5 Fastest Growing and Organic Vegetables You Should Plant NOW!

fastest growing vegetables

The fastest way to growing organic vegetables is to plant them asap. As in NOW! You can harvest any kind of vegetables quickly if you are able to plant them as early as you can. Waiting for something to be perfect or the perfect time to do it just pushes the harvest time further and further away.

However, different vegetables have different time of maturation. Some matures early while others matures much way later. So, you might have come to this website searching for vegetable plants that matures early, and that you can harvest in 3-4 weeks if you plant them ASAP!

#1. Micro-Greens or green sprouts.

Green sprouts are one of the most convenient and fastest way to grow and harvest vegetables that provides high nutritional value, especially when they are grown organic, in as little as 5-7 days. Sprouts are full or nutrition and provide a very fresh flavor to any food of your choice. My top 5 organic greens sprouts recommendation you must grow are:

  • Mung Bean Sprouts,
  • Radish Sprouts,
  • Broccoli Sprouts,
  • Crimson Clover, and
  • Mustard Sprouts.


#2. Bok choy (American English), pak choi (British English), or pok choi, or Petchay in the Philippines (Brassica rapa subsp. chinensis) is a type of Chinese cabbage.

fastest growing vegetalbes

This type of cabbage varieties do not form heads and have green leaf blades with lighter bulbous bottoms instead, forming a cluster reminiscent of mustard greens. Petchay varieties are popular in southern China and Southeast Asia. Being winter-hardy, they are getting increasingly getting popular in Northern Europe. Now considered a subspecies of Brassica rapa, this group was originally classified as its own species under the name Brassica chinensis by Carl Linnaeus. They are a member of the family of Brassicaceae or Cruciferae, also commonly known as the mustards, the crucifers, or the cabbage family.

Petchay can be gown in small pots, flat beds or raised beds. And can be harvest within 3 weeks. You don’t have to mature the plant before harvesting, you can harvest 2 or 3 leaves as soon as it matures, leaving the younger leaves for harvest 2-3 days later. As per my experience, a single plant can last up to 10 harvest before it reach maturation.

#3. Leaf Lettuce

fastest growing vegetables

This is the third fastest growing vegetables you can grow right now. Leaf lettuce refers to varieties that don’t produce any type of head. They are easier to grow than other varieties – including romaine, butterhead, and crisphead – and produce multiple harvests throughout the season.

Homegrown lettuce is also more nutritious and flavorful than anything you will find at the grocery store.

Freshly harvested, crisp leaves are highest in vitamin A and potassium. And experimenting with different varieties will open up your palate to new flavors of this leafy green you never knew existed.

#4. Radishes


Radishes are a hardy, very easy-to-grow root vegetable that can be planted multiple times in a growing season. Plus, radishes can be harvested as soon as three weeks after planting! Radishes is the only non-green vegetables that you can harvest within 25 days.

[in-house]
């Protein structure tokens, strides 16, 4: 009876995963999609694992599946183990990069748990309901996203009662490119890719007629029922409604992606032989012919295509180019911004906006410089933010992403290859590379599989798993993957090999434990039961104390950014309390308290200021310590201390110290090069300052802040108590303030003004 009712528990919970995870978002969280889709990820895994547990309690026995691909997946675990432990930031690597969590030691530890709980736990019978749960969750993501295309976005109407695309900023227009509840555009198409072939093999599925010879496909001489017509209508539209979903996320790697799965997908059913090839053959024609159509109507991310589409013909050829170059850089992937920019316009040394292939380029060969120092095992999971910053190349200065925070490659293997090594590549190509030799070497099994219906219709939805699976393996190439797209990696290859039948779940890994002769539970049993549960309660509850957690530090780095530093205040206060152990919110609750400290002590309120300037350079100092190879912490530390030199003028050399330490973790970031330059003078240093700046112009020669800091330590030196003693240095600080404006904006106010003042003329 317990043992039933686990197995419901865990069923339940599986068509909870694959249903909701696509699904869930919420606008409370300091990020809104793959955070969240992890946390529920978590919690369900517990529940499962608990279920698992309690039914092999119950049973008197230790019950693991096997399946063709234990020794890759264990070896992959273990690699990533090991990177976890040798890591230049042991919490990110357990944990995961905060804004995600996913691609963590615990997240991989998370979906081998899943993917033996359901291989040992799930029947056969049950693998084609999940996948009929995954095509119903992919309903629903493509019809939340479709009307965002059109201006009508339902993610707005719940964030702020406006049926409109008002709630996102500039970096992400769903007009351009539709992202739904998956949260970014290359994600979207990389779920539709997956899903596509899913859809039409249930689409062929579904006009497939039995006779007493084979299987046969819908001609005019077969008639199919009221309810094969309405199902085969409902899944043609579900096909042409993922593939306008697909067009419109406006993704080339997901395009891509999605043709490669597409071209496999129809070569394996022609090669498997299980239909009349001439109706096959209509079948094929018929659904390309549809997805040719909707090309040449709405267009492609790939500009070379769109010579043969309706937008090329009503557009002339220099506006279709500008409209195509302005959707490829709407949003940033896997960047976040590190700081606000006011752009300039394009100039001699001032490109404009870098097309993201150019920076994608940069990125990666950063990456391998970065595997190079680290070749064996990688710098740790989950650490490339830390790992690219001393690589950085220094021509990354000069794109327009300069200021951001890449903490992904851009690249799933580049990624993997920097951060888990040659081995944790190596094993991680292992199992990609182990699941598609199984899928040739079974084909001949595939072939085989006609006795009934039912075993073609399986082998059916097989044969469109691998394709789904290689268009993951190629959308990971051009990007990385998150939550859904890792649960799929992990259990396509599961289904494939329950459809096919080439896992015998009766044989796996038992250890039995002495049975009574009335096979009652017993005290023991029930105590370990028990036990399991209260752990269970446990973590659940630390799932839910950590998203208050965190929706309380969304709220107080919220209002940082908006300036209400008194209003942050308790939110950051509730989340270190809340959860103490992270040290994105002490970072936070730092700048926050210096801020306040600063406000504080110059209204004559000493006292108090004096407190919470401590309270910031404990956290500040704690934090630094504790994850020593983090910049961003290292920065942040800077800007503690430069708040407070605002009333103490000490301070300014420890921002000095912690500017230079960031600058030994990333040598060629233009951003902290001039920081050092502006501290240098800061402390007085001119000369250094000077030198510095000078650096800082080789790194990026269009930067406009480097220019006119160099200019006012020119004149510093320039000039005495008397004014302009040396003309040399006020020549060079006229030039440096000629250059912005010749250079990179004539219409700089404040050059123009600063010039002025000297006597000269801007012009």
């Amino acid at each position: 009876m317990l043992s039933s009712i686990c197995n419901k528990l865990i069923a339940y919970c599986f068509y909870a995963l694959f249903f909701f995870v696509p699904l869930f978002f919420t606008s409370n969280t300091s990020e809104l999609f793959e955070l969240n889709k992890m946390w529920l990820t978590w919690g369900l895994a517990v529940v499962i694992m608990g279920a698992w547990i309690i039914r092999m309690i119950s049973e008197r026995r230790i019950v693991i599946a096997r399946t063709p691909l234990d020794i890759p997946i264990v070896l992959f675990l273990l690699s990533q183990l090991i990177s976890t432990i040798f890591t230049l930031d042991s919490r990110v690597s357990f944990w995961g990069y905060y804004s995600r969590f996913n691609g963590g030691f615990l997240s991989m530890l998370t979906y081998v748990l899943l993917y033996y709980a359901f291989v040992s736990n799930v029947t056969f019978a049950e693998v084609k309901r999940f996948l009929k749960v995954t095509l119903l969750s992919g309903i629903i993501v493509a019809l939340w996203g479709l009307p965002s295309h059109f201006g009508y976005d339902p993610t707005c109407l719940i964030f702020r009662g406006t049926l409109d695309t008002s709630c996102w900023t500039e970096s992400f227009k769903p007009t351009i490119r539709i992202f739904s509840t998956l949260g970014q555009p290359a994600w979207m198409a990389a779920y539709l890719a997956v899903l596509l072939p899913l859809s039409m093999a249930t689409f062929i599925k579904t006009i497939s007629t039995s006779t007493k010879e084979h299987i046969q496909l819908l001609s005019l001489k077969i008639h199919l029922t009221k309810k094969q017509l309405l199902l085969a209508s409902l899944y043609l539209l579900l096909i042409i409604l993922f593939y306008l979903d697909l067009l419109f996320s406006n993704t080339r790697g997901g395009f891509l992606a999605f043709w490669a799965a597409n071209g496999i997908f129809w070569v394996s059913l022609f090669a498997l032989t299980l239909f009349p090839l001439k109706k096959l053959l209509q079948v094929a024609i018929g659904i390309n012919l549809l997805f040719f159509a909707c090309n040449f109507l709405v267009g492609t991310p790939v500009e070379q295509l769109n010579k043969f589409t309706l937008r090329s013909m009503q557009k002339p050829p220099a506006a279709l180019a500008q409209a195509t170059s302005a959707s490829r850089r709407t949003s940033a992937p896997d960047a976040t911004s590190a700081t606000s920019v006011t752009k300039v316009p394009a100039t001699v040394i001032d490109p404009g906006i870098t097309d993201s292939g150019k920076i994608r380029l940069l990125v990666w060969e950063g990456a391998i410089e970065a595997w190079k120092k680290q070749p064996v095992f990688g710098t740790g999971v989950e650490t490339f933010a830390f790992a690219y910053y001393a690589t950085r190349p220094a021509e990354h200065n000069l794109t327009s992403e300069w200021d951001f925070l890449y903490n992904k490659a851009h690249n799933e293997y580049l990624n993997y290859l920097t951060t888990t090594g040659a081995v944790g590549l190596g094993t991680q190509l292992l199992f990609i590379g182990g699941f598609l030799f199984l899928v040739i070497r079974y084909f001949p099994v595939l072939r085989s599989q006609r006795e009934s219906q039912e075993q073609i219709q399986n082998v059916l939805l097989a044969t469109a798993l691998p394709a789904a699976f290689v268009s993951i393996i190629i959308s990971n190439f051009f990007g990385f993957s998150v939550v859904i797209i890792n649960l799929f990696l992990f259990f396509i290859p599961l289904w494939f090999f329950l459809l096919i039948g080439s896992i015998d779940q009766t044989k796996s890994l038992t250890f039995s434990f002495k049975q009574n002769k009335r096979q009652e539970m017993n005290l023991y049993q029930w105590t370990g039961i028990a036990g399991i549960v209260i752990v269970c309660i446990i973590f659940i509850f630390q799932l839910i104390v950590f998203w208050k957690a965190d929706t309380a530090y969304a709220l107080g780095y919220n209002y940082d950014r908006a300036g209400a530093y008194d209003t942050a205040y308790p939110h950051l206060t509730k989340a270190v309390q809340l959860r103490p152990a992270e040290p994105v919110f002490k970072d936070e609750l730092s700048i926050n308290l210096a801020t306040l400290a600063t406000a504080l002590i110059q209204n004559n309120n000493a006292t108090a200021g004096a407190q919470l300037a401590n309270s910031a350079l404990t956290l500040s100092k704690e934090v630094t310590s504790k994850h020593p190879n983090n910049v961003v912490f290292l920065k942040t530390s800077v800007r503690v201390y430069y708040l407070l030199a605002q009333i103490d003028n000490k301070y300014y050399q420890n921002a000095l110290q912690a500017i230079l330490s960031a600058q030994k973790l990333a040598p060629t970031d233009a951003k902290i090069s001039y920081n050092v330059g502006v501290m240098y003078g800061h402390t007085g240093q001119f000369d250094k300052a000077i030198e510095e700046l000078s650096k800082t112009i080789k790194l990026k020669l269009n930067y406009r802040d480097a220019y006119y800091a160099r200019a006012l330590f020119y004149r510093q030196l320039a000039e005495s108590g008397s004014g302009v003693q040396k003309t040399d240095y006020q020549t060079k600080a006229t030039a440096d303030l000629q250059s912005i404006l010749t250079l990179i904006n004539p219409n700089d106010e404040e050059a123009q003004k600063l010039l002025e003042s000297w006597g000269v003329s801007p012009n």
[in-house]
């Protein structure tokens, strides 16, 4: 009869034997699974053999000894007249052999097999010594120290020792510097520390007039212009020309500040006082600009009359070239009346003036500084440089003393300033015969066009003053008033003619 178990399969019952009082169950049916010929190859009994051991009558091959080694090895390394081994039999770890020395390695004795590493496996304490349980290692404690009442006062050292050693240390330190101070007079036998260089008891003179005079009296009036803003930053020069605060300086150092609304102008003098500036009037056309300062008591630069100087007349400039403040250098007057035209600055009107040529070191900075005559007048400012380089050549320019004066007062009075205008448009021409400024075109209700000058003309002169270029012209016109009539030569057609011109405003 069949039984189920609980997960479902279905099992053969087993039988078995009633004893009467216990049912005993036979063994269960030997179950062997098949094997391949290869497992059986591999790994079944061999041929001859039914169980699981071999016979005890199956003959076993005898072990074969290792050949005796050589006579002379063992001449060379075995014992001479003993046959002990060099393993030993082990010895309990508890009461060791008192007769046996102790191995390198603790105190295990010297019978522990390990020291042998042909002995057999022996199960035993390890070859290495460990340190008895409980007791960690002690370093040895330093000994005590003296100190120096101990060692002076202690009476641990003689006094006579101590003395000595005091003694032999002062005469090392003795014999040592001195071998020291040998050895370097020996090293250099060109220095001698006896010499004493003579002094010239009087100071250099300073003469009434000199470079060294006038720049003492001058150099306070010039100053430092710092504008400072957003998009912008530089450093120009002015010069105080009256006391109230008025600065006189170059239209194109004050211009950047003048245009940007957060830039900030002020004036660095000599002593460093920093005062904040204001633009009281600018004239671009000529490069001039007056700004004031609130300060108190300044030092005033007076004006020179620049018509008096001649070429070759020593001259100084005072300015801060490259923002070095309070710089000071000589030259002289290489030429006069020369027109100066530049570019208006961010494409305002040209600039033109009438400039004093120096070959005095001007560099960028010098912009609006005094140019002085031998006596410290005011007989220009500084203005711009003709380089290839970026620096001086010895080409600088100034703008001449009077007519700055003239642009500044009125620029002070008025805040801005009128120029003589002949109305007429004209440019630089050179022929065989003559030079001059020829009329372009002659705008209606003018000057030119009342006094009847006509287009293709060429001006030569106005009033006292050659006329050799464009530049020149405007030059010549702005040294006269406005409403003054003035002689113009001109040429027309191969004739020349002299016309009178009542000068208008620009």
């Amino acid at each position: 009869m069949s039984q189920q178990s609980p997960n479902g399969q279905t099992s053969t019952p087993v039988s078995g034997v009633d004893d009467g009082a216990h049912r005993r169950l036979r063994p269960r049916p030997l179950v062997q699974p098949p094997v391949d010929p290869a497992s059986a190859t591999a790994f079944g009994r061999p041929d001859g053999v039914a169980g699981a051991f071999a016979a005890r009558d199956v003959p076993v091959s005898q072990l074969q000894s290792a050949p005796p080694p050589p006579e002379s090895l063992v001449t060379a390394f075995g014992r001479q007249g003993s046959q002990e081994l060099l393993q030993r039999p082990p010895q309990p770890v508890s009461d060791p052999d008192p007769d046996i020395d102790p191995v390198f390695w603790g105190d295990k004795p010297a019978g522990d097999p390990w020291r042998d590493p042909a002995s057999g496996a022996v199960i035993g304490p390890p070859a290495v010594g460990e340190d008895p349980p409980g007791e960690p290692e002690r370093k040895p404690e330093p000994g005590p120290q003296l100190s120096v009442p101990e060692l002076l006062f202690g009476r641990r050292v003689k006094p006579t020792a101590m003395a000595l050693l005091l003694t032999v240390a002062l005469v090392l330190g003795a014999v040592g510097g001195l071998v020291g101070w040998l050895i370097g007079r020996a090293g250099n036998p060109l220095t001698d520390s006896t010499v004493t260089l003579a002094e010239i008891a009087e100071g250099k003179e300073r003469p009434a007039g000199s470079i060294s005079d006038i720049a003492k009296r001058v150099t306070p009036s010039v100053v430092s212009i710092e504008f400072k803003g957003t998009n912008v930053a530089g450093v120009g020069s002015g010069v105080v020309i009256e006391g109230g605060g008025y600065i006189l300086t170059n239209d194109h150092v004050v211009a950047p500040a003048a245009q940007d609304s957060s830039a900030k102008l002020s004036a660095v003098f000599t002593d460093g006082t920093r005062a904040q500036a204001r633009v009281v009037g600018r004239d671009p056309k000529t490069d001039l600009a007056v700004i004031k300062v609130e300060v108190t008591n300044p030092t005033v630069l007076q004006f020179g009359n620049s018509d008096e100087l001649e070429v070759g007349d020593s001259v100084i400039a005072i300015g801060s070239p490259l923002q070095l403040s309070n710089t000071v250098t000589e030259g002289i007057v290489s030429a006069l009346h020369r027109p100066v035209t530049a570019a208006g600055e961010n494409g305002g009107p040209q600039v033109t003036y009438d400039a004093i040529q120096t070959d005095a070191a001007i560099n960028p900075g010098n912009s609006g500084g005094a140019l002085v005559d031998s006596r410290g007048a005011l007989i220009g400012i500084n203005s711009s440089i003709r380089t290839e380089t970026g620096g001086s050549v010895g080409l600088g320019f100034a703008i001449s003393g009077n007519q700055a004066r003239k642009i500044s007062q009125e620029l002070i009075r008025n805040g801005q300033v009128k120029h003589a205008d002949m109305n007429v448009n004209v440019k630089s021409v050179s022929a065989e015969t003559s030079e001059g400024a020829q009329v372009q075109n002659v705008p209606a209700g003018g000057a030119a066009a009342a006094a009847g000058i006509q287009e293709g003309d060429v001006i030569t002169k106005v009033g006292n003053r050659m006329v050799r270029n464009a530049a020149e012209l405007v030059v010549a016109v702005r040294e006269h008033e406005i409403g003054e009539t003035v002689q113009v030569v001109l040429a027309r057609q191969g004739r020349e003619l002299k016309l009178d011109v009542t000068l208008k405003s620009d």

Radish seeds can be planted in both the spring and the fall, but growing should be suspended in the height of summer, when temperatures are typically too hot. (Hot temperatures may cause radishes to bolt, making them essentially useless.) However, if you are planning to plant it during the summer, make sure to plant it inside a green house where you are able to control the heat of the sunlight during mid-day.

Otherwise, radishes are one of the easiest and fastest growing vegetables to grow today.

#5. Spinach and Malabar Spinach

Spinach can be harvest within 30 days. It is the 4th fastest growing vegetables you can grow right now. Malabar spinach is the vine variety of spinach and is commonly grown in tropical climate where there is a lot of rain. It’s tasty and can be eaten by making a salad or mixing it with other vegetable recipes.

fastest growing vegetables

Malabar spinach (Basella alba or ruba, a redder variety) is actually not spinach at all. It’s not even related! Well, OK, it’s distantly related, but it doesn’t taste much like spinach at all. When it’s raw Malabar spinach has very fleshy, thick leaves that are juicy and crisp with tastes of citrus and pepper. When cooked, though, Malabar spinach does look and taste a lot more like regular spinach. It doesn’t wilt as fast, though, and it holds up better in soups and stir-fries.

It is super easy to grow, too, and it really leaps when the temperatures hit 90°F and over — just the time when the rest of your salad greens are descending into bitterness and grumbling.

As mentioned above, malabar spinach are viny variety, so it would be better to give it something to climb on as it grows. A stick or a trellis would be cool. However, I usually plant them on my fence and allow them to populate along the perimeter area. It’s an excellent way of making your property beautiful and at the same time, having extra food you can get anytime.

Malabar spinach can also be planted through cuttings of its vines. If you can’t grow it, then you can probably find it at Asian or Indian groceries. It’s a popular green in Asian, Indian, and even African cuisine — although in Africa they tend to eat the tender vining shoots more than the leaves themselves.

You may also want to check these post about Best Organic Tomato Growing Tip

And How to Plant Organic Garlic